The Nigerian Incentive-Based Risk Sharing System for Agricultural Lending has secured a total of N4.5bn from four Deposit Money Banks for the cultivation of maize and soybeans in three states.
The banks are Stanbic IBTC with the sum of N2bn; Sterling Bank Plc, N1.5bn; and Union Bank Plc, N1bn.
The funding is a fallout of two-day stakeholders’ meeting, which was attended by key actors in the maize and soybean value chains, banks and financial institutions, value chain support actors and other stakeholders.
The states where farmers will benefit from the funding are Niger, Ekiti and Benue.
The Managing Director, NIRSAL, Aliyu Abdulhameed, who gave the figure shortly after the meeting, which was held at the headquarters of NIRSAL in Abuja, said that 3,750 farmers would be supported across the three states.
He said 107.5 metric tonnes of seeds worth about N65.5m would be supplied by Seed companies in Nigeria.
He added that under the arrangement, 2,062 metric tonnes of fertilizer worth about N290m would be made available by the fertilizer companies, adding that 33,250 litres of crop protection products worth N54.6m would be committed to the project.
The NIRSAL boss explained that 8,750 metric tonnes of maize with a market value of N744m and 2,000 metric tonnes of soybean worth N208m would be produced and off taken under this pilot phase.
He said with commitments from various off-takers, the revenue of N425, 000 and N2.26m would be generated by each farmer under this arrangement for maize and soybean respectively.
In terms of economic benefit to the country, Abdulhameed said that the pilot scheme would save the country about N1bn through import substitution.
He said, “This is in no way a small feat as the ripple effects on economic growth, employment and standard of living would be immense.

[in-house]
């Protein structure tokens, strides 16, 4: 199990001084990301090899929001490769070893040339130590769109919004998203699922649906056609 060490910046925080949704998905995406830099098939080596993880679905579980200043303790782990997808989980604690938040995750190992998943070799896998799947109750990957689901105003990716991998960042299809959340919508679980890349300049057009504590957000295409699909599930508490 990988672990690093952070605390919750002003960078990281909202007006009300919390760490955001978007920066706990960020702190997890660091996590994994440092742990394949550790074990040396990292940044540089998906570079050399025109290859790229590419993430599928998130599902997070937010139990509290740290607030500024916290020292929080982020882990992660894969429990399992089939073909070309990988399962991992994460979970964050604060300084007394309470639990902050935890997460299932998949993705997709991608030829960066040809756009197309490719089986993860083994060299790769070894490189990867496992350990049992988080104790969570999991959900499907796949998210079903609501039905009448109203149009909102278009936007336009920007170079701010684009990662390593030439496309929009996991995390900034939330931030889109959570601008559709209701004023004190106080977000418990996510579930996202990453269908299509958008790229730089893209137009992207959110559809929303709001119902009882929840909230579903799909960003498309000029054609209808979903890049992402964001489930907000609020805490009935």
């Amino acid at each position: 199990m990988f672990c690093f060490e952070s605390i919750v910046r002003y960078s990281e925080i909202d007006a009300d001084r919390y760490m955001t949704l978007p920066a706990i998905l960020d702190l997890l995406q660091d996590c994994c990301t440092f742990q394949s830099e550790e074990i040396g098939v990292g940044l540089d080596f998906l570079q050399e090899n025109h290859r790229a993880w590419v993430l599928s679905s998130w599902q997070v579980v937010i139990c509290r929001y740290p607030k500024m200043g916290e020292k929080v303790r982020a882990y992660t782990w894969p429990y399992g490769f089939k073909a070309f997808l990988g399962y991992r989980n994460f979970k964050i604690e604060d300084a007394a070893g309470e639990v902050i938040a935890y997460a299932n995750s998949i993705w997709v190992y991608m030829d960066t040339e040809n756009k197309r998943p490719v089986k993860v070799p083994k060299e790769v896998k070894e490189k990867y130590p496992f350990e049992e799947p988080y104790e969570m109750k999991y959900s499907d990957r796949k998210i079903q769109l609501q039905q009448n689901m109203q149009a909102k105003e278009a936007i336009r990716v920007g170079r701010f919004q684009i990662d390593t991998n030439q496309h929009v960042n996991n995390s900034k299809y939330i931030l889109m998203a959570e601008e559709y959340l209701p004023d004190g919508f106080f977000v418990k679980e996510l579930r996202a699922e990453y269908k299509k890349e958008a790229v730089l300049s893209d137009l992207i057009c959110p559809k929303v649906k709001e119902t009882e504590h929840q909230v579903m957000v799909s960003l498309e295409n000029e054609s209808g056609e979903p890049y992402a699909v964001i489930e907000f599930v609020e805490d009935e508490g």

“This is the type of positive impact that NIRSAL was established to create, and we are determined to make it happen.
“NIRSAL will deploy its credit risk guarantees on the financing tickets generated to provide comfort to financiers for loan disbursement.
“We will also deploy other robust risk management instruments including the Area Yield Index Insurance to safeguard yields at harvest, our boots-on-ground project monitoring, reporting and remediation Office personnel in Ekiti, Niger and Benue states and other risk management instruments to guarantee adequate returns on investment.”
He said the NIRSAL team would be in touch with all key stakeholders to ensure requirements are duly captured and interests fairly represented in the agreements and contracts for implementation.
On the need to have a price hedging structure that would give comfort to all stakeholders, he said NIRSAL was in discussion with relevant institutions such as the Commodity Exchange, National Collateral Registry and insurance companies on how to craft the best option.